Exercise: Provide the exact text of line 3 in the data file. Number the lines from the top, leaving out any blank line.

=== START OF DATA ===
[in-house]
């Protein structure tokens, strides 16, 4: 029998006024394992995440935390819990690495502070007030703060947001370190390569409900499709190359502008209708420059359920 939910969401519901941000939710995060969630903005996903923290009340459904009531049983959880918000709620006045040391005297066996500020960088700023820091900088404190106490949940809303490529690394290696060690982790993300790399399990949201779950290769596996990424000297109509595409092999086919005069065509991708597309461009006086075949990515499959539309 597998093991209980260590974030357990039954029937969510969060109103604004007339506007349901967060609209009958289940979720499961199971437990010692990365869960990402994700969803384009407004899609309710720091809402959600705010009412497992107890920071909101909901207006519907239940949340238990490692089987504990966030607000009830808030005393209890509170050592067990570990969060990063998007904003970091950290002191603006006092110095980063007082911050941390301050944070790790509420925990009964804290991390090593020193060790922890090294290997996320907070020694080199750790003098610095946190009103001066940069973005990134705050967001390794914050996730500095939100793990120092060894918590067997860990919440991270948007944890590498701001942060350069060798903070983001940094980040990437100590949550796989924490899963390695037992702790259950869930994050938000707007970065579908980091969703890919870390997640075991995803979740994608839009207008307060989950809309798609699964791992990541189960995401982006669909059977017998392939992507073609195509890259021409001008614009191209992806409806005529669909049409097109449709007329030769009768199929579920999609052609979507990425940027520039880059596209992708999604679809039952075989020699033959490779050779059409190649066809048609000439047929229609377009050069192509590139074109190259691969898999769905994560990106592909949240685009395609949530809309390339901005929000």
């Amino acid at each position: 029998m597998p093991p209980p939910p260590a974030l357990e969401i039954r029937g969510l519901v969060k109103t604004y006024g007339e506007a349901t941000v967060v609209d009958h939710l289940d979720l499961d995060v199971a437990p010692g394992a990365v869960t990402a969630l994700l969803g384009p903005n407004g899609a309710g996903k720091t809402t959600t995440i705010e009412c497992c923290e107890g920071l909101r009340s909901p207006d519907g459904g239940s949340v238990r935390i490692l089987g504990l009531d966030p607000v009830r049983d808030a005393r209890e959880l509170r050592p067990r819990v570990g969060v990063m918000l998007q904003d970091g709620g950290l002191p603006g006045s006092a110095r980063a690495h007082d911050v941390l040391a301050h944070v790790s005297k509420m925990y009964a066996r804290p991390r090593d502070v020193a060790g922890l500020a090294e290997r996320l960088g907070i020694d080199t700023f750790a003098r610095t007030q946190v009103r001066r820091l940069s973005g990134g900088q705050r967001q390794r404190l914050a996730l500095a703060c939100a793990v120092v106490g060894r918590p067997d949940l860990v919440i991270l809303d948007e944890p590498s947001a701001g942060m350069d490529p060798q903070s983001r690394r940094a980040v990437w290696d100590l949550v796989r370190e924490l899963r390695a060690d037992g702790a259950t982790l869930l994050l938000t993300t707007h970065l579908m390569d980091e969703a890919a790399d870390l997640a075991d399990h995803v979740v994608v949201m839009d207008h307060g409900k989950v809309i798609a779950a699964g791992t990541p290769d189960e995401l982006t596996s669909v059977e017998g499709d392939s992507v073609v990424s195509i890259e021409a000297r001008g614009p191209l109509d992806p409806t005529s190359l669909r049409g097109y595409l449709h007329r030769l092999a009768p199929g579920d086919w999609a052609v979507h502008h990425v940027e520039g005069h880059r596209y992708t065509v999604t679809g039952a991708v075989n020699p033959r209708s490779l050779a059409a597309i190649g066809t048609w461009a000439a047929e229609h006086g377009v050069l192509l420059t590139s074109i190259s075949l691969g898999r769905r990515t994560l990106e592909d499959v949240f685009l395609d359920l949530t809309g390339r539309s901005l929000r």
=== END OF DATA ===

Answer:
């Amino acid at each position: 029998m597998p093991p209980p939910p260590a974030l357990e969401i039954r029937g969510l519901v969060k109103t604004y006024g007339e506007a349901t941000v967060v609209d009958h939710l289940d979720l499961d995060v199971a437990p010692g394992a990365v869960t990402a969630l994700l969803g384009p903005n407004g899609a309710g996903k720091t809402t959600t995440i705010e009412c497992c923290e107890g920071l909101r009340s909901p207006d519907g459904g239940s949340v238990r935390i490692l089987g504990l009531d966030p607000v009830r049983d808030a005393r209890e959880l509170r050592p067990r819990v570990g969060v990063m918000l998007q904003d970091g709620g950290l002191p603006g006045s006092a110095r980063a690495h007082d911050v941390l040391a301050h944070v790790s005297k509420m925990y009964a066996r804290p991390r090593d502070v020193a060790g922890l500020a090294e290997r996320l960088g907070i020694d080199t700023f750790a003098r610095t007030q946190v009103r001066r820091l940069s973005g990134g900088q705050r967001q390794r404190l914050a996730l500095a703060c939100a793990v120092v106490g060894r918590p067997d949940l860990v919440i991270l809303d948007e944890p590498s947001a701001g942060m350069d490529p060798q903070s983001r690394r940094a980040v990437w290696d100590l949550v796989r370190e924490l899963r390695a060690d037992g702790a259950t982790l869930l994050l938000t993300t707007h970065l579908m390569d980091e969703a890919a790399d870390l997640a075991d399990h995803v979740v994608v949201m839009d207008h307060g409900k989950v809309i798609a779950a699964g791992t990541p290769d189960e995401l982006t596996s669909v059977e017998g499709d392939s992507v073609v990424s195509i890259e021409a000297r001008g614009p191209l109509d992806p409806t005529s190359l669909r049409g097109y595409l449709h007329r030769l092999a009768p199929g579920d086919w999609a052609v979507h502008h990425v940027e520039g005069h880059r596209y992708t065509v999604t679809g039952a991708v075989n020699p033959r209708s490779l050779a059409a597309i190649g066809t048609w461009a000439a047929e229609h006086g377009v050069l192509l420059t590139s074109i190259s075949l691969g898999r769905r990515t994560l990106e592909d499959v949240f685009l395609d359920l949530t809309g390339r539309s901005l929000r």